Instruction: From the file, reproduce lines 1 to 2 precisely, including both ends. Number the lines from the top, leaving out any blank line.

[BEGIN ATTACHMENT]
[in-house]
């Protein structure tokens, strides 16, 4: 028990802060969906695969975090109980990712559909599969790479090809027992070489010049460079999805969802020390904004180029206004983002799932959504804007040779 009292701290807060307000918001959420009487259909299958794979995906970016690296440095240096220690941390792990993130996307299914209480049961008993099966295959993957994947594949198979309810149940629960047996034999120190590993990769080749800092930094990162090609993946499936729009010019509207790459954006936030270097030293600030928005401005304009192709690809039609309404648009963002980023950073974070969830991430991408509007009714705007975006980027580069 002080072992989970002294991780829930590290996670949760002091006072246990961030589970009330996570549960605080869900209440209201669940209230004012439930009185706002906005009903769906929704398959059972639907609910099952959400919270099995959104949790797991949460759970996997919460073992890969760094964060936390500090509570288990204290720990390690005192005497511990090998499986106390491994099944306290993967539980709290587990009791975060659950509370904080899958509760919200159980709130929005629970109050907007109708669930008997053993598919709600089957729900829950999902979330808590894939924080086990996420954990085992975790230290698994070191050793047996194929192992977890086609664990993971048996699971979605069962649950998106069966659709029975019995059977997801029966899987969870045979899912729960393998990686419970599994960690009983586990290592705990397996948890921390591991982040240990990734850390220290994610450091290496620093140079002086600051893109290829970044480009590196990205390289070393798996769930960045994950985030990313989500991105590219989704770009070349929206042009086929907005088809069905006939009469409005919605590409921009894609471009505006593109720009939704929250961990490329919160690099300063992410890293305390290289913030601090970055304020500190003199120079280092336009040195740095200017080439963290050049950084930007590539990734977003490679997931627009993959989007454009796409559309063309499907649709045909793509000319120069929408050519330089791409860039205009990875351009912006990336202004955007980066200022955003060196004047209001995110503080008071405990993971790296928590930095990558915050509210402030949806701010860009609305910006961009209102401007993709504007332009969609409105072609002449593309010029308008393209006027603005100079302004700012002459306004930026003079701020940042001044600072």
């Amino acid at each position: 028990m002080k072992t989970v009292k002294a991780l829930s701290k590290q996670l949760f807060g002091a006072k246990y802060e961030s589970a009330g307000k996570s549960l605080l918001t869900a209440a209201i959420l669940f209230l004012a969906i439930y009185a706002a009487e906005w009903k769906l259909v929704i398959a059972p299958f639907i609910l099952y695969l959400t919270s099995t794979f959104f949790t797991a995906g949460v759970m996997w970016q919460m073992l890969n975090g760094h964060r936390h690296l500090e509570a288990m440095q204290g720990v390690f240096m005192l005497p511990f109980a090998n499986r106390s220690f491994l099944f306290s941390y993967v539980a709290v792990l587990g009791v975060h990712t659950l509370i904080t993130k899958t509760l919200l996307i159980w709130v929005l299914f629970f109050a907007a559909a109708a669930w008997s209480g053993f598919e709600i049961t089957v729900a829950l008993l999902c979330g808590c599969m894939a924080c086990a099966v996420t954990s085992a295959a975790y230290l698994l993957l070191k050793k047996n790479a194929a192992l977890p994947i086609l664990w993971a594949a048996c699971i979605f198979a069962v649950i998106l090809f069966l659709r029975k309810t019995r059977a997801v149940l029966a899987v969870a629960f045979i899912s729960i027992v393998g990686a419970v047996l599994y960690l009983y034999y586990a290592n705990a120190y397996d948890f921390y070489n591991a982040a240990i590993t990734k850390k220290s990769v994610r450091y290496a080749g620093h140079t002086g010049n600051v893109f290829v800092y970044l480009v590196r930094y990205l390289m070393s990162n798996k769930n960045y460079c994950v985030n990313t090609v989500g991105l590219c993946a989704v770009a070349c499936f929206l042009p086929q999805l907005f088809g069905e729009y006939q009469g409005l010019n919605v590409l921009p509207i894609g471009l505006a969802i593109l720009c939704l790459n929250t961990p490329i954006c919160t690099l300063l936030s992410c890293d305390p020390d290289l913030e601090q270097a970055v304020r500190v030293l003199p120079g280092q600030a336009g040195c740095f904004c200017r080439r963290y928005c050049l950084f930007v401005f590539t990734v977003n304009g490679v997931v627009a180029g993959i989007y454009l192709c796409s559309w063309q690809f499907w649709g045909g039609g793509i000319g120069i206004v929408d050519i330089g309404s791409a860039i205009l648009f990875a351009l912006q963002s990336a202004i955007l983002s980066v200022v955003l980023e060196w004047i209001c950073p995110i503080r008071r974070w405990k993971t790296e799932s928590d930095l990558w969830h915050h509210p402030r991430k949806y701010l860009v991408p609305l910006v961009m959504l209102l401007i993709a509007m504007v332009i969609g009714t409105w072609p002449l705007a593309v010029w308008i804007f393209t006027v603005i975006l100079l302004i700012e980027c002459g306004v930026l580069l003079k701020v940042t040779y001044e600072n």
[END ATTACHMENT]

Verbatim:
[in-house]
């Protein structure tokens, strides 16, 4: 028990802060969906695969975090109980990712559909599969790479090809027992070489010049460079999805969802020390904004180029206004983002799932959504804007040779 009292701290807060307000918001959420009487259909299958794979995906970016690296440095240096220690941390792990993130996307299914209480049961008993099966295959993957994947594949198979309810149940629960047996034999120190590993990769080749800092930094990162090609993946499936729009010019509207790459954006936030270097030293600030928005401005304009192709690809039609309404648009963002980023950073974070969830991430991408509007009714705007975006980027580069 002080072992989970002294991780829930590290996670949760002091006072246990961030589970009330996570549960605080869900209440209201669940209230004012439930009185706002906005009903769906929704398959059972639907609910099952959400919270099995959104949790797991949460759970996997919460073992890969760094964060936390500090509570288990204290720990390690005192005497511990090998499986106390491994099944306290993967539980709290587990009791975060659950509370904080899958509760919200159980709130929005629970109050907007109708669930008997053993598919709600089957729900829950999902979330808590894939924080086990996420954990085992975790230290698994070191050793047996194929192992977890086609664990993971048996699971979605069962649950998106069966659709029975019995059977997801029966899987969870045979899912729960393998990686419970599994960690009983586990290592705990397996948890921390591991982040240990990734850390220290994610450091290496620093140079002086600051893109290829970044480009590196990205390289070393798996769930960045994950985030990313989500991105590219989704770009070349929206042009086929907005088809069905006939009469409005919605590409921009894609471009505006593109720009939704929250961990490329919160690099300063992410890293305390290289913030601090970055304020500190003199120079280092336009040195740095200017080439963290050049950084930007590539990734977003490679997931627009993959989007454009796409559309063309499907649709045909793509000319120069929408050519330089791409860039205009990875351009912006990336202004955007980066200022955003060196004047209001995110503080008071405990993971790296928590930095990558915050509210402030949806701010860009609305910006961009209102401007993709504007332009969609409105072609002449593309010029308008393209006027603005100079302004700012002459306004930026003079701020940042001044600072």